“Food tells us who we are and who the people we love are,” Jessica Fechtor told me in our
phone interview. And through her cooking, we learn a great deal about Jessica, her near fatal aneurism and her recovery.
It is hard to get through Stir without a tear or two. “To fry an egg is to operate with the perfect faith that you will sit down and eat it. To season it with salt and pepper is a statement that you will do so with with pleasure, according to your taste. When you’re sick and broken and sad and afraid, it feels good to think of a time when you weren’t.”
With poignant style and humor, and with surgeries juxaposed with recipes, Fechtor successfully weaves her illness and cooking. After her anaeurism, stripped of her day-to-day life, unable even to walk or shower without help, Fechtor climbed back by each teaspoonful and recipe until she trusts that her life is here to stay.
“The stories I remembered (about food), the stories I made let me know there was a life beyond the narrow world of recovery. At their heart were the protective powers of kneading, salting, sifting and stirring, because you can’t be dead and do these things….When you’re cooking, you’re alive.”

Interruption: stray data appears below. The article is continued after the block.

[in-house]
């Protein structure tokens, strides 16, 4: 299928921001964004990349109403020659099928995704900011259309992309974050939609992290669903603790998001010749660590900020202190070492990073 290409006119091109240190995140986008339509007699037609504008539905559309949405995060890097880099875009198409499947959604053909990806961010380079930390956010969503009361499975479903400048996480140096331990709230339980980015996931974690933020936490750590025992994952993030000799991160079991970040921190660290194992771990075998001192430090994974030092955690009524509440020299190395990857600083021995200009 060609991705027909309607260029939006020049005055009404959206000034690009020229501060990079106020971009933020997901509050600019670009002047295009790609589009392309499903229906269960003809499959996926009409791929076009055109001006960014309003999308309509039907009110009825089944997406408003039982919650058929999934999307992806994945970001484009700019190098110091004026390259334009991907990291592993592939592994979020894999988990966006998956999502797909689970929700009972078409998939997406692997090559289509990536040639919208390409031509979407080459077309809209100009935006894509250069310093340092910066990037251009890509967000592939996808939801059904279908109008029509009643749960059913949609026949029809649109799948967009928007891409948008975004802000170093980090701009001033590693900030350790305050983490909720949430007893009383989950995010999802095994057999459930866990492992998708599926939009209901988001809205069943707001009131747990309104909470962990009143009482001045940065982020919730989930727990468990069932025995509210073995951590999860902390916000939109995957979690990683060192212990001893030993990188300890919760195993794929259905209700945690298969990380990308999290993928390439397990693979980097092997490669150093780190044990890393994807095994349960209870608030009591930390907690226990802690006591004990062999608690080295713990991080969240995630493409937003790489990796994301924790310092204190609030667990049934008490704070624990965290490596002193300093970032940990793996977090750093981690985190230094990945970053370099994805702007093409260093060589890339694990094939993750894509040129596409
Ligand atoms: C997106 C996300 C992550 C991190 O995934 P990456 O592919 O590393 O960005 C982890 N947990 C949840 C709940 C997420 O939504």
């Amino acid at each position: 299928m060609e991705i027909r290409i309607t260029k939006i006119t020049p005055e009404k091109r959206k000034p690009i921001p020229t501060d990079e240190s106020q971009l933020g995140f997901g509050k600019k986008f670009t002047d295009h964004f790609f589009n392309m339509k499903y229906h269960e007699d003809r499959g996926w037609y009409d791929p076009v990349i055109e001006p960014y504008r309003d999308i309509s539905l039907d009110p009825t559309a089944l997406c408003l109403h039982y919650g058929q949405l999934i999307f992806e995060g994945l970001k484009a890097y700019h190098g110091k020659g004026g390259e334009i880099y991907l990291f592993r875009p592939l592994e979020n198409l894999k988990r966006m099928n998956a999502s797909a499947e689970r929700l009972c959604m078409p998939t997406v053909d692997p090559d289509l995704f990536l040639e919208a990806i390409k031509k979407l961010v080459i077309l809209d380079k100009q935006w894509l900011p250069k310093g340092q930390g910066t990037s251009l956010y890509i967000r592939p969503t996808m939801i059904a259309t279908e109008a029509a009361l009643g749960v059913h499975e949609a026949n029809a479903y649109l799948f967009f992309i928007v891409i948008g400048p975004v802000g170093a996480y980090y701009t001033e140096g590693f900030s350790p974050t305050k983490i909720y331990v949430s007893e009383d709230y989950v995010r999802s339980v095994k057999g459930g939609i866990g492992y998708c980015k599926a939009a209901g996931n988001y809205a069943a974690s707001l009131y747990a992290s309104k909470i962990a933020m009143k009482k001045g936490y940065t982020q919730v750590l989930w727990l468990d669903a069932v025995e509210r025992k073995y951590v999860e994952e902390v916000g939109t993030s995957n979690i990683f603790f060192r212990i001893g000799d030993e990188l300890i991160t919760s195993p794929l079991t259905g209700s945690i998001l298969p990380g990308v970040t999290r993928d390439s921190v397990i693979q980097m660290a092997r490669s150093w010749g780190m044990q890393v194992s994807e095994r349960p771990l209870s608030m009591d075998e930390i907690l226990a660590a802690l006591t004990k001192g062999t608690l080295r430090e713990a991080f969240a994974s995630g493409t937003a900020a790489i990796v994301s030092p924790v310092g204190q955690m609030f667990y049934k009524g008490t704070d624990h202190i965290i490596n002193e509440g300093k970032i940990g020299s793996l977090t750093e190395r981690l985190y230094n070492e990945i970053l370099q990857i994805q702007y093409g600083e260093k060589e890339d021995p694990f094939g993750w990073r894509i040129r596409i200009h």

Stirring cake batter became a belief in her future. Family and friends eating at her table was a celebration by the forkful. Cooking became an extension of Jessica’s identity. “Cooking is a direct route to experience. Food is such a centering and shared thing,” Jessica told me, answering my question about cooking’s role in her life today.
Her new frontier includes cooking with her children. “I am learning about what it
means to pass along a love and respect for food, cooking, baking. My children are
part of my kitchen life,” Jessica said to me. Her girls, Mia and Freddie, have their
own table to set, their own dishes and utensils and even their own bud vase. The
pleasure in cooking and food that brought Jessica back to what she calls her
normalcy is now shared with her children, to pass this legacy of home and table
I asked Jessica to share a recipe with you. She chose a long time favorite,
Marcella's Butter Almond Cake. “This recipe is so simple,” she told me. “It takes a
handful of ingredients and only 15 minutes to make. The cake comes out gorgeous
and looks like it took more time to make. My website sweetamandine is named after that cake.”
Susan's Foodie Lit Review
Stir: My Broken Brain and The Meals That Brought Me Home
by Jessica Fechtor